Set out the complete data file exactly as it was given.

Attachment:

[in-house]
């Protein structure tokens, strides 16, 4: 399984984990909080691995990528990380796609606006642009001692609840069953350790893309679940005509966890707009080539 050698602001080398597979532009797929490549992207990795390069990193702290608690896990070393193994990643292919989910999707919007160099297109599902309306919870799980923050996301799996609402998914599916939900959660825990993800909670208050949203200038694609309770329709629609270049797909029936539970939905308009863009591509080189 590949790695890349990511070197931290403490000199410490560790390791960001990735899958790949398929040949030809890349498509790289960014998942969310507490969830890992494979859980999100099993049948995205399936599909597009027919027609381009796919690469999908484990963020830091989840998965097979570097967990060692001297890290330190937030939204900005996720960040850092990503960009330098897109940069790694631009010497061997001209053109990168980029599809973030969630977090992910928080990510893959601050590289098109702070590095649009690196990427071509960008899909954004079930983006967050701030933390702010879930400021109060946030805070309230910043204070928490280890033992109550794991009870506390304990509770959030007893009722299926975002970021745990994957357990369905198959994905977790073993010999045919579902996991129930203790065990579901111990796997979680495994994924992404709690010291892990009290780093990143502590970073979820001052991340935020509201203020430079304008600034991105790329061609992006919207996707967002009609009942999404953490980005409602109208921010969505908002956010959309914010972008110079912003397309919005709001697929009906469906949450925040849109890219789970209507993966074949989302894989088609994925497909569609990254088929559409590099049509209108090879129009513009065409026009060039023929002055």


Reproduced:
[in-house]
């Protein structure tokens, strides 16, 4: 399984984990909080691995990528990380796609606006642009001692609840069953350790893309679940005509966890707009080539 050698602001080398597979532009797929490549992207990795390069990193702290608690896990070393193994990643292919989910999707919007160099297109599902309306919870799980923050996301799996609402998914599916939900959660825990993800909670208050949203200038694609309770329709629609270049797909029936539970939905308009863009591509080189 590949790695890349990511070197931290403490000199410490560790390791960001990735899958790949398929040949030809890349498509790289960014998942969310507490969830890992494979859980999100099993049948995205399936599909597009027919027609381009796919690469999908484990963020830091989840998965097979570097967990060692001297890290330190937030939204900005996720960040850092990503960009330098897109940069790694631009010497061997001209053109990168980029599809973030969630977090992910928080990510893959601050590289098109702070590095649009690196990427071509960008899909954004079930983006967050701030933390702010879930400021109060946030805070309230910043204070928490280890033992109550794991009870506390304990509770959030007893009722299926975002970021745990994957357990369905198959994905977790073993010999045919579902996991129930203790065990579901111990796997979680495994994924992404709690010291892990009290780093990143502590970073979820001052991340935020509201203020430079304008600034991105790329061609992006919207996707967002009609009942999404953490980005409602109208921010969505908002956010959309914010972008110079912003397309919005709001697929009906469906949450925040849109890219789970209507993966074949989302894989088609994925497909569609990254088929559409590099049509209108090879129009513009065409026009060039023929002055």